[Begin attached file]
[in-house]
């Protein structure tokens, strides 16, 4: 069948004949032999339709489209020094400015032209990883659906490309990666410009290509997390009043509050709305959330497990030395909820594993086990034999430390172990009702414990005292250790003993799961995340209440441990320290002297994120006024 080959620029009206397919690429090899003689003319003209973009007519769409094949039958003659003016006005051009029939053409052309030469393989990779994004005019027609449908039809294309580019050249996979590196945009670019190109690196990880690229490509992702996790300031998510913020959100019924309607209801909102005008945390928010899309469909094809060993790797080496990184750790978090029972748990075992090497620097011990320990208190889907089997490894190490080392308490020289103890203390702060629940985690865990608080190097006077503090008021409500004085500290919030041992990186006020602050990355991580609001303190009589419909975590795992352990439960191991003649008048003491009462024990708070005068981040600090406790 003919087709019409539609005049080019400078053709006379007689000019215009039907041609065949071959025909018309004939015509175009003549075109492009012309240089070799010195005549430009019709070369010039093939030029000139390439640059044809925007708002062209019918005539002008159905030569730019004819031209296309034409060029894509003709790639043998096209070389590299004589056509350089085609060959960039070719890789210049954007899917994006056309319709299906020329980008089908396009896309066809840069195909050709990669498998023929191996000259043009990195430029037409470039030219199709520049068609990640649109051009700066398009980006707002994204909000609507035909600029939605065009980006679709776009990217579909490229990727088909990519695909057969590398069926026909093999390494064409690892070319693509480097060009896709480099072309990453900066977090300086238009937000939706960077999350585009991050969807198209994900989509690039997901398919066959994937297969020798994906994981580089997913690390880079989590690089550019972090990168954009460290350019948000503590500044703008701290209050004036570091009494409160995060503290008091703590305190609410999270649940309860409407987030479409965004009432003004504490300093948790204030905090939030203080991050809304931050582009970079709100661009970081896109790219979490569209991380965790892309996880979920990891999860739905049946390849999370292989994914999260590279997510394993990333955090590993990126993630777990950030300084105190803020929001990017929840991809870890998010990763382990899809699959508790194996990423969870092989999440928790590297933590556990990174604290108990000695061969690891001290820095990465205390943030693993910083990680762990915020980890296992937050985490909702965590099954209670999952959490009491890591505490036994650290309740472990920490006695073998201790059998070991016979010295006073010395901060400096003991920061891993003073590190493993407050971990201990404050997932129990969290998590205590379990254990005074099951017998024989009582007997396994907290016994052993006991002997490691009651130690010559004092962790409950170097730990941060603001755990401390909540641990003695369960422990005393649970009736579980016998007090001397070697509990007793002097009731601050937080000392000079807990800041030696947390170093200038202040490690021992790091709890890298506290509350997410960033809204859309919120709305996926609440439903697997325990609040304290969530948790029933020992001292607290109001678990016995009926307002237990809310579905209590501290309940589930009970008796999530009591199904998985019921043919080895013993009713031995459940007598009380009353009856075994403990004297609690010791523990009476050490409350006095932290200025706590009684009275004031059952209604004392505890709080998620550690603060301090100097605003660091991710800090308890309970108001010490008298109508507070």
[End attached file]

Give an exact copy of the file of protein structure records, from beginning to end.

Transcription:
[in-house]
């Protein structure tokens, strides 16, 4: 069948004949032999339709489209020094400015032209990883659906490309990666410009290509997390009043509050709305959330497990030395909820594993086990034999430390172990009702414990005292250790003993799961995340209440441990320290002297994120006024 080959620029009206397919690429090899003689003319003209973009007519769409094949039958003659003016006005051009029939053409052309030469393989990779994004005019027609449908039809294309580019050249996979590196945009670019190109690196990880690229490509992702996790300031998510913020959100019924309607209801909102005008945390928010899309469909094809060993790797080496990184750790978090029972748990075992090497620097011990320990208190889907089997490894190490080392308490020289103890203390702060629940985690865990608080190097006077503090008021409500004085500290919030041992990186006020602050990355991580609001303190009589419909975590795992352990439960191991003649008048003491009462024990708070005068981040600090406790 003919087709019409539609005049080019400078053709006379007689000019215009039907041609065949071959025909018309004939015509175009003549075109492009012309240089070799010195005549430009019709070369010039093939030029000139390439640059044809925007708002062209019918005539002008159905030569730019004819031209296309034409060029894509003709790639043998096209070389590299004589056509350089085609060959960039070719890789210049954007899917994006056309319709299906020329980008089908396009896309066809840069195909050709990669498998023929191996000259043009990195430029037409470039030219199709520049068609990640649109051009700066398009980006707002994204909000609507035909600029939605065009980006679709776009990217579909490229990727088909990519695909057969590398069926026909093999390494064409690892070319693509480097060009896709480099072309990453900066977090300086238009937000939706960077999350585009991050969807198209994900989509690039997901398919066959994937297969020798994906994981580089997913690390880079989590690089550019972090990168954009460290350019948000503590500044703008701290209050004036570091009494409160995060503290008091703590305190609410999270649940309860409407987030479409965004009432003004504490300093948790204030905090939030203080991050809304931050582009970079709100661009970081896109790219979490569209991380965790892309996880979920990891999860739905049946390849999370292989994914999260590279997510394993990333955090590993990126993630777990950030300084105190803020929001990017929840991809870890998010990763382990899809699959508790194996990423969870092989999440928790590297933590556990990174604290108990000695061969690891001290820095990465205390943030693993910083990680762990915020980890296992937050985490909702965590099954209670999952959490009491890591505490036994650290309740472990920490006695073998201790059998070991016979010295006073010395901060400096003991920061891993003073590190493993407050971990201990404050997932129990969290998590205590379990254990005074099951017998024989009582007997396994907290016994052993006991002997490691009651130690010559004092962790409950170097730990941060603001755990401390909540641990003695369960422990005393649970009736579980016998007090001397070697509990007793002097009731601050937080000392000079807990800041030696947390170093200038202040490690021992790091709890890298506290509350997410960033809204859309919120709305996926609440439903697997325990609040304290969530948790029933020992001292607290109001678990016995009926307002237990809310579905209590501290309940589930009970008796999530009591199904998985019921043919080895013993009713031995459940007598009380009353009856075994403990004297609690010791523990009476050490409350006095932290200025706590009684009275004031059952209604004392505890709080998620550690603060301090100097605003660091991710800090308890309970108001010490008298109508507070």